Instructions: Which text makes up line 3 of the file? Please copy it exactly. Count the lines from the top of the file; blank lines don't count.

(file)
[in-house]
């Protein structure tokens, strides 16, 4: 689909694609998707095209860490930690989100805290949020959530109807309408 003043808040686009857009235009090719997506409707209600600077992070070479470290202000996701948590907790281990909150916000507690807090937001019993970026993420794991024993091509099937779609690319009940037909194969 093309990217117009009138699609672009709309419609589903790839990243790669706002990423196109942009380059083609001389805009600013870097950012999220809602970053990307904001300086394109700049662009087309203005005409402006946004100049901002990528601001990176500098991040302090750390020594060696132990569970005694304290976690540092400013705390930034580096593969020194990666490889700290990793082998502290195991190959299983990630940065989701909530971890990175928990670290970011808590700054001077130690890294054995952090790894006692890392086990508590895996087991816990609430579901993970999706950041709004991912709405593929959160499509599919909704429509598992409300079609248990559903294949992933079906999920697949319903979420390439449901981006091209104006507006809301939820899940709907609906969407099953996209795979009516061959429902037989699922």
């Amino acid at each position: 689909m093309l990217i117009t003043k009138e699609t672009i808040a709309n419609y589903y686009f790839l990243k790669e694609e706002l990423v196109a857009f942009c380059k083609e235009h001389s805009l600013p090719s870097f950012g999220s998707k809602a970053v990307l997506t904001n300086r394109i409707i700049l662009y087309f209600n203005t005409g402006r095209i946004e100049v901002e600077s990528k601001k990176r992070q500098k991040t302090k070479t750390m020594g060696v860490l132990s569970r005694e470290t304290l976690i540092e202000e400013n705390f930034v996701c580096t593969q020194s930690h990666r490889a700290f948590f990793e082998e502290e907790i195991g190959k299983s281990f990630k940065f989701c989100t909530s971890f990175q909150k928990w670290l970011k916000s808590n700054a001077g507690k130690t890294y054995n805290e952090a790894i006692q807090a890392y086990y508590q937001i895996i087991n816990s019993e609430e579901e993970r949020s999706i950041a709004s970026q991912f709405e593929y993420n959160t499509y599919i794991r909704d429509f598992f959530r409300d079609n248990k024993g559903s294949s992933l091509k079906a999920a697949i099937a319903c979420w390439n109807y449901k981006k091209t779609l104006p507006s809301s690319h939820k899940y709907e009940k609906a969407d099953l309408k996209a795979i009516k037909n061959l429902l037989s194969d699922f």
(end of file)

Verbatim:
């Amino acid at each position: 689909m093309l990217i117009t003043k009138e699609t672009i808040a709309n419609y589903y686009f790839l990243k790669e694609e706002l990423v196109a857009f942009c380059k083609e235009h001389s805009l600013p090719s870097f950012g999220s998707k809602a970053v990307l997506t904001n300086r394109i409707i700049l662009y087309f209600n203005t005409g402006r095209i946004e100049v901002e600077s990528k601001k990176r992070q500098k991040t302090k070479t750390m020594g060696v860490l132990s569970r005694e470290t304290l976690i540092e202000e400013n705390f930034v996701c580096t593969q020194s930690h990666r490889a700290f948590f990793e082998e502290e907790i195991g190959k299983s281990f990630k940065f989701c989100t909530s971890f990175q909150k928990w670290l970011k916000s808590n700054a001077g507690k130690t890294y054995n805290e952090a790894i006692q807090a890392y086990y508590q937001i895996i087991n816990s019993e609430e579901e993970r949020s999706i950041a709004s970026q991912f709405e593929y993420n959160t499509y599919i794991r909704d429509f598992f959530r409300d079609n248990k024993g559903s294949s992933l091509k079906a999920a697949i099937a319903c979420w390439n109807y449901k981006k091209t779609l104006p507006s809301s690319h939820k899940y709907e009940k609906a969407d099953l309408k996209a795979i009516k037909n061959l429902l037989s194969d699922f």